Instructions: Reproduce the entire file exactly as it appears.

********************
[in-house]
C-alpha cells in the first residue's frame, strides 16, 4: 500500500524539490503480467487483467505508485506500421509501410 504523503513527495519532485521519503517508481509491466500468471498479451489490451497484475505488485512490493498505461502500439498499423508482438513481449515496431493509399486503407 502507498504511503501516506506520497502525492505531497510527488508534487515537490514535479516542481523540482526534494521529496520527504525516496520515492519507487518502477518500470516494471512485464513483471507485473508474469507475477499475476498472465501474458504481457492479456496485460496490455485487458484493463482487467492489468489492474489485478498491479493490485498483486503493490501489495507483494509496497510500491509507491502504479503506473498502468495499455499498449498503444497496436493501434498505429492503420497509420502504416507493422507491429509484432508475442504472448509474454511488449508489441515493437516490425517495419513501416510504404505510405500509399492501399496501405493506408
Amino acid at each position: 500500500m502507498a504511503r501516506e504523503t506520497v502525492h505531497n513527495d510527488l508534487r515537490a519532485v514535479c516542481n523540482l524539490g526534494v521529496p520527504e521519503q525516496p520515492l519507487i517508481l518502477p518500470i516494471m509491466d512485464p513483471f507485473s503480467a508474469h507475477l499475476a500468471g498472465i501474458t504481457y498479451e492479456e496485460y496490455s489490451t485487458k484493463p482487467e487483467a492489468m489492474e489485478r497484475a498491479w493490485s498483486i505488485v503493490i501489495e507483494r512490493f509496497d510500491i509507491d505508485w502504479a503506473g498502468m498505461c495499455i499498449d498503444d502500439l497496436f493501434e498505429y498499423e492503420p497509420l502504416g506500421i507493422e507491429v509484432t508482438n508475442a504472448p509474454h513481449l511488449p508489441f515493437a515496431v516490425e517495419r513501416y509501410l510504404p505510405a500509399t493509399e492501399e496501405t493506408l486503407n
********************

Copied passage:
[in-house]
C-alpha cells in the first residue's frame, strides 16, 4: 500500500524539490503480467487483467505508485506500421509501410 504523503513527495519532485521519503517508481509491466500468471498479451489490451497484475505488485512490493498505461502500439498499423508482438513481449515496431493509399486503407 502507498504511503501516506506520497502525492505531497510527488508534487515537490514535479516542481523540482526534494521529496520527504525516496520515492519507487518502477518500470516494471512485464513483471507485473508474469507475477499475476498472465501474458504481457492479456496485460496490455485487458484493463482487467492489468489492474489485478498491479493490485498483486503493490501489495507483494509496497510500491509507491502504479503506473498502468495499455499498449498503444497496436493501434498505429492503420497509420502504416507493422507491429509484432508475442504472448509474454511488449508489441515493437516490425517495419513501416510504404505510405500509399492501399496501405493506408
Amino acid at each position: 500500500m502507498a504511503r501516506e504523503t506520497v502525492h505531497n513527495d510527488l508534487r515537490a519532485v514535479c516542481n523540482l524539490g526534494v521529496p520527504e521519503q525516496p520515492l519507487i517508481l518502477p518500470i516494471m509491466d512485464p513483471f507485473s503480467a508474469h507475477l499475476a500468471g498472465i501474458t504481457y498479451e492479456e496485460y496490455s489490451t485487458k484493463p482487467e487483467a492489468m489492474e489485478r497484475a498491479w493490485s498483486i505488485v503493490i501489495e507483494r512490493f509496497d510500491i509507491d505508485w502504479a503506473g498502468m498505461c495499455i499498449d498503444d502500439l497496436f493501434e498505429y498499423e492503420p497509420l502504416g506500421i507493422e507491429v509484432t508482438n508475442a504472448p509474454h513481449l511488449p508489441f515493437a515496431v516490425e517495419r513501416y509501410l510504404p505510405a500509399t493509399e492501399e496501405t493506408l486503407n